Built in 1895, the C.A. Thayer was part of a mighty fleet of sailing schooners that carried lumber along the Pacific coast. A century later, the Thayer was still afloat, but just barely. To save the National Historic Landmark ship and her history – and continue her latest incarnation as a hands-on teaching tool for kids in the Bay Area – the National Park Service began a project unprecedented in the history of modern maritime preservation. After a laser scan documented the hull’s shape, workers carefully dismantled the 156-foot long ship by hand to expose the rotted “ribs” underneath. And then they re-built her, piece-by-piece. Back at her Hyde Street Pier home, the Thayer is now structurally sound and watertight and being readied to sail once again. Park superintendent Kate Richardson can’t wait. “We have preserved a vital piece of American history and breathed life back into the hopes and dreams of those who lived on, for, and by the sea,” says Richardson. “Thayer is a legacy of opportunity and independence that I am proud to pass along to future generations.”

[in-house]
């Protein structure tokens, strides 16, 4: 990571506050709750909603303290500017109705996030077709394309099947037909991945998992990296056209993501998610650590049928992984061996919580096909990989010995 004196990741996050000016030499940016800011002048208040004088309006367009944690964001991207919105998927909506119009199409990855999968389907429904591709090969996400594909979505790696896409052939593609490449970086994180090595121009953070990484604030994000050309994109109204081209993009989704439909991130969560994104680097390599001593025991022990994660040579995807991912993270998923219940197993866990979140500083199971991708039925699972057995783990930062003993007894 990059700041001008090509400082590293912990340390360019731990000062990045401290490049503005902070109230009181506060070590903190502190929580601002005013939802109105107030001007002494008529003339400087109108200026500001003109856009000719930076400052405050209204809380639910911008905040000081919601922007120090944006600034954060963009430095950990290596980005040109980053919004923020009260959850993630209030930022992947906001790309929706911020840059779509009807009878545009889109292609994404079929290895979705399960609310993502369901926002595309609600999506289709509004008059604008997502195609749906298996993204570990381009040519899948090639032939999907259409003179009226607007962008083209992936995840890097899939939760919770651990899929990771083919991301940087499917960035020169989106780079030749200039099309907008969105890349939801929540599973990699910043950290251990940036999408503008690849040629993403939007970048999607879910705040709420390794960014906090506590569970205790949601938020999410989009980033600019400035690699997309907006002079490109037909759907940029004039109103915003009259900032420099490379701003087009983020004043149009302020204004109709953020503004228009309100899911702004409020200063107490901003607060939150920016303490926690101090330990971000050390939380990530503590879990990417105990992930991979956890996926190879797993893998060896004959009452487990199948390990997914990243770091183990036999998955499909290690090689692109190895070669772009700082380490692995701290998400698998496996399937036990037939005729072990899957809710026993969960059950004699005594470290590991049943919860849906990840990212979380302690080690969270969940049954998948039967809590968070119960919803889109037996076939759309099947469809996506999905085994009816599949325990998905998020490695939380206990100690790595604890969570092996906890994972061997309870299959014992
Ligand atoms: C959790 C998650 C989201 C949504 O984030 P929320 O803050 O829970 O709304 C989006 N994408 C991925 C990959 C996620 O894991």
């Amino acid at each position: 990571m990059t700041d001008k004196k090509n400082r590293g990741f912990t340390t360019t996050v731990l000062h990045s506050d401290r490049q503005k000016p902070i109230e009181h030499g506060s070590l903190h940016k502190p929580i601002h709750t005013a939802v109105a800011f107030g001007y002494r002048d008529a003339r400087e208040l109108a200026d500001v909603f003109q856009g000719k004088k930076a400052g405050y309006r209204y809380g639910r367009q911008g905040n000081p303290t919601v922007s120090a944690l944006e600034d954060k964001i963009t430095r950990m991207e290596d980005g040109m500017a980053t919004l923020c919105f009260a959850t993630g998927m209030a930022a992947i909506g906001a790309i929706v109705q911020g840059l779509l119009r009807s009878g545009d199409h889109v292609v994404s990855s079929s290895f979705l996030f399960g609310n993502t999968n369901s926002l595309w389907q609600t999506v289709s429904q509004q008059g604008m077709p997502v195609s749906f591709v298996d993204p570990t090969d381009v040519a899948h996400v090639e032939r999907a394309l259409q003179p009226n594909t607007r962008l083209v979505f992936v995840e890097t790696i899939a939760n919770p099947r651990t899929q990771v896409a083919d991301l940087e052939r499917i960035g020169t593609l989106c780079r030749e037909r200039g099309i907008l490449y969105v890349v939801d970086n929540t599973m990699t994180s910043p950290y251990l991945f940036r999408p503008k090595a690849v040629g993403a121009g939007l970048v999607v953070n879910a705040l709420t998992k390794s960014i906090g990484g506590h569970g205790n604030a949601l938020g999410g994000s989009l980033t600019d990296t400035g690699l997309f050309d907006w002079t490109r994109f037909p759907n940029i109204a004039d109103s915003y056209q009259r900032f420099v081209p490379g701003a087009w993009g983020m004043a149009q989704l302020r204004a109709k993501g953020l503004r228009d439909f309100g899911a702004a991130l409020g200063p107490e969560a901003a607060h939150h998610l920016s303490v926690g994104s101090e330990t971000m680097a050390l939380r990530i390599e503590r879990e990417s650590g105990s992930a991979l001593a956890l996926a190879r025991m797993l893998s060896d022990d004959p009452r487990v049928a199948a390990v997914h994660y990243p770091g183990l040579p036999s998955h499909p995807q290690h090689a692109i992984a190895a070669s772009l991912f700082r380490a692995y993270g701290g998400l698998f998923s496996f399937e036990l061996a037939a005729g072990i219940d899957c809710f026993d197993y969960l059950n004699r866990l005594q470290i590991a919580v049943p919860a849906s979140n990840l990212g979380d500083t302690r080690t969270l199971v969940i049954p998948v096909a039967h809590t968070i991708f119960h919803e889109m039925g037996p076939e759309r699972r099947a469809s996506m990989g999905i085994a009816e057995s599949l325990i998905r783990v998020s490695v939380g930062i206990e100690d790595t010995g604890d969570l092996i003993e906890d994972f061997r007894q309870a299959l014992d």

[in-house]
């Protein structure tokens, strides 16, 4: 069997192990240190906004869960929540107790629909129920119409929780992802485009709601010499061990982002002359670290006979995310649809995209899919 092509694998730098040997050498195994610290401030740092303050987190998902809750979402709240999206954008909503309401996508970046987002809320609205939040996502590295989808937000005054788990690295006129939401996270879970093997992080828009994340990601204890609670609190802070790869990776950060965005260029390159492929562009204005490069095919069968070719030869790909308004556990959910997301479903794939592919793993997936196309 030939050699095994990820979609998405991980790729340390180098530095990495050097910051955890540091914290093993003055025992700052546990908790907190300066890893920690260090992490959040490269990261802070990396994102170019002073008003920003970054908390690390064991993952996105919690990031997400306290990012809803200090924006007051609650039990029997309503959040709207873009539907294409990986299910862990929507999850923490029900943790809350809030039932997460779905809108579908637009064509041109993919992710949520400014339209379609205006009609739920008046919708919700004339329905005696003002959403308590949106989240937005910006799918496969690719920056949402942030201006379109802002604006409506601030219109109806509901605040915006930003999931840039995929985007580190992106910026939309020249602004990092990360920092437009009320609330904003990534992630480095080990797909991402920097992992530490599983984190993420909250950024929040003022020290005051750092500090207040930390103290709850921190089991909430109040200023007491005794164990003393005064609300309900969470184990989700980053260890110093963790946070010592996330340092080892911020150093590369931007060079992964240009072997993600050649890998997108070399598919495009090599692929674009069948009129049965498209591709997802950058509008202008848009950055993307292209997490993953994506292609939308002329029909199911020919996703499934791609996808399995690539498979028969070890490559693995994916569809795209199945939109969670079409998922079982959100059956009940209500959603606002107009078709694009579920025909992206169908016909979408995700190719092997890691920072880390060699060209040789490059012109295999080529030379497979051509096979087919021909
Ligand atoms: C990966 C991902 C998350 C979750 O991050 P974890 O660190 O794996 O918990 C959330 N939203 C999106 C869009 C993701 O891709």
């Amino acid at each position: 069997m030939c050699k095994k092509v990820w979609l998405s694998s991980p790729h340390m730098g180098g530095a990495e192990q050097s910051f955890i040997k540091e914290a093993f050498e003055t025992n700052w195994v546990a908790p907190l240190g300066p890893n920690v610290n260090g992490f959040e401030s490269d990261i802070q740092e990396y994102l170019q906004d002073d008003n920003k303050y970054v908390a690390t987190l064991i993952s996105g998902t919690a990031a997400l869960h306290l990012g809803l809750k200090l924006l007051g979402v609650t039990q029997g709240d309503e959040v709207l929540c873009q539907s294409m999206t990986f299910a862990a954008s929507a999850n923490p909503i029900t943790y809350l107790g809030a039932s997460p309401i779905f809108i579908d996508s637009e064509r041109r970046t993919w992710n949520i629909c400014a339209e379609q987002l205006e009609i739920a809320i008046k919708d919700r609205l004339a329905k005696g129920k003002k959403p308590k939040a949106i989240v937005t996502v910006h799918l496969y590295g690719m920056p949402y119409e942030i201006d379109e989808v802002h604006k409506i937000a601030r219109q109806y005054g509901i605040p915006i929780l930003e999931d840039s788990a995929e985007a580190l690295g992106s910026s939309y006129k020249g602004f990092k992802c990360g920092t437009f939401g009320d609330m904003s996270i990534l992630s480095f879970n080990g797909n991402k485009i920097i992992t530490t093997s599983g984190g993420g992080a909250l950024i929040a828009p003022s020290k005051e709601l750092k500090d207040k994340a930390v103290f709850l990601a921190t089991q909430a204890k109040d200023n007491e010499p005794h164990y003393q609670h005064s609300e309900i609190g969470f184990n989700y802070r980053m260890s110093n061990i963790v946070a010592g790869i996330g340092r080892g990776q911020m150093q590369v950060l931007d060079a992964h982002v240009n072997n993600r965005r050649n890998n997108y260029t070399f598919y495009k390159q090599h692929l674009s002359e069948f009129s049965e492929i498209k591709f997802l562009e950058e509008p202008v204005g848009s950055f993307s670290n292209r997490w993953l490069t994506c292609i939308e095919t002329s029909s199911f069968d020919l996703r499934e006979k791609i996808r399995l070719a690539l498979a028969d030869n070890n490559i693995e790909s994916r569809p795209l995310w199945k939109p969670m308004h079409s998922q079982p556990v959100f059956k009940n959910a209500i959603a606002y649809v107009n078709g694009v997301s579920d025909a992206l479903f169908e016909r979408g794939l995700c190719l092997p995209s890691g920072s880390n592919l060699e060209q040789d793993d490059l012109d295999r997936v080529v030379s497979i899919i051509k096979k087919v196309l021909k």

Today, the National Park Service preserves more than 27,000 historic structures in national parks as tangible reminders of our nation’s past – making America’s Best Idea even better.